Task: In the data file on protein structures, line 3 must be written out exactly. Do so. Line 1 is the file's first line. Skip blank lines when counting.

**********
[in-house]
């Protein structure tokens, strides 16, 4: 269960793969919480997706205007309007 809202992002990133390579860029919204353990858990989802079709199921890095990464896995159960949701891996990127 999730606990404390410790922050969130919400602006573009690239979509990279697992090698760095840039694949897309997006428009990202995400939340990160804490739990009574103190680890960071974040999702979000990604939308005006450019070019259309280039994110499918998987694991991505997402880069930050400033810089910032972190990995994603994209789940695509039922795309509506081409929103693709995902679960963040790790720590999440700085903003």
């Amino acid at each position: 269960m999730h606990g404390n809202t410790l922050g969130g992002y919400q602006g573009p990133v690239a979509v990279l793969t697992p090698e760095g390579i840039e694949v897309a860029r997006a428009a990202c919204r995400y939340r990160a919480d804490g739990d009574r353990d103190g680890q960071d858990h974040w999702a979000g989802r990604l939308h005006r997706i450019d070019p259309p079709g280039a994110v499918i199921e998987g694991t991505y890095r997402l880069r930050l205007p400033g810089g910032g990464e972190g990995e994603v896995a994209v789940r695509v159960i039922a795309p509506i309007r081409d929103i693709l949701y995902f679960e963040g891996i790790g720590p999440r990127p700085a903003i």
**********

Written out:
């Amino acid at each position: 269960m999730h606990g404390n809202t410790l922050g969130g992002y919400q602006g573009p990133v690239a979509v990279l793969t697992p090698e760095g390579i840039e694949v897309a860029r997006a428009a990202c919204r995400y939340r990160a919480d804490g739990d009574r353990d103190g680890q960071d858990h974040w999702a979000g989802r990604l939308h005006r997706i450019d070019p259309p079709g280039a994110v499918i199921e998987g694991t991505y890095r997402l880069r930050l205007p400033g810089g910032g990464e972190g990995e994603v896995a994209v789940r695509v159960i039922a795309p509506i309007r081409d929103i693709l949701y995902f679960e963040g891996i790790g720590p999440r990127p700085a903003i």